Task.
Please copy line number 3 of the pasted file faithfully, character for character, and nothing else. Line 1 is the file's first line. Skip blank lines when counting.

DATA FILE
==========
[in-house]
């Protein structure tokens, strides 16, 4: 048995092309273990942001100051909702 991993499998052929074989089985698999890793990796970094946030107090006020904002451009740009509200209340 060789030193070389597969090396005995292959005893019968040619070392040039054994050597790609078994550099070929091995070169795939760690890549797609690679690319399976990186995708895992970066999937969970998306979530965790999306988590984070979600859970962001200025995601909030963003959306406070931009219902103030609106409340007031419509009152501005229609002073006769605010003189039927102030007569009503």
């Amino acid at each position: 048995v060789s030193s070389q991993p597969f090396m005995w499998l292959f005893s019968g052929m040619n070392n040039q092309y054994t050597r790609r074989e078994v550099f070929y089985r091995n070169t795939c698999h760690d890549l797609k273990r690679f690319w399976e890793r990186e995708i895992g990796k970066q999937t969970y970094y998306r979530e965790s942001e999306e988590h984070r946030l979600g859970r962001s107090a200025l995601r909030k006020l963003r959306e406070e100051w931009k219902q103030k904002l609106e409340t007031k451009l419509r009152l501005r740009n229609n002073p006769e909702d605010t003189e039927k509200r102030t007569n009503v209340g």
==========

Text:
């Amino acid at each position: 048995v060789s030193s070389q991993p597969f090396m005995w499998l292959f005893s019968g052929m040619n070392n040039q092309y054994t050597r790609r074989e078994v550099f070929y089985r091995n070169t795939c698999h760690d890549l797609k273990r690679f690319w399976e890793r990186e995708i895992g990796k970066q999937t969970y970094y998306r979530e965790s942001e999306e988590h984070r946030l979600g859970r962001s107090a200025l995601r909030k006020l963003r959306e406070e100051w931009k219902q103030k904002l609106e409340t007031k451009l419509r009152l501005r740009n229609n002073p006769e909702d605010t003189e039927k509200r102030t007569n009503v209340g």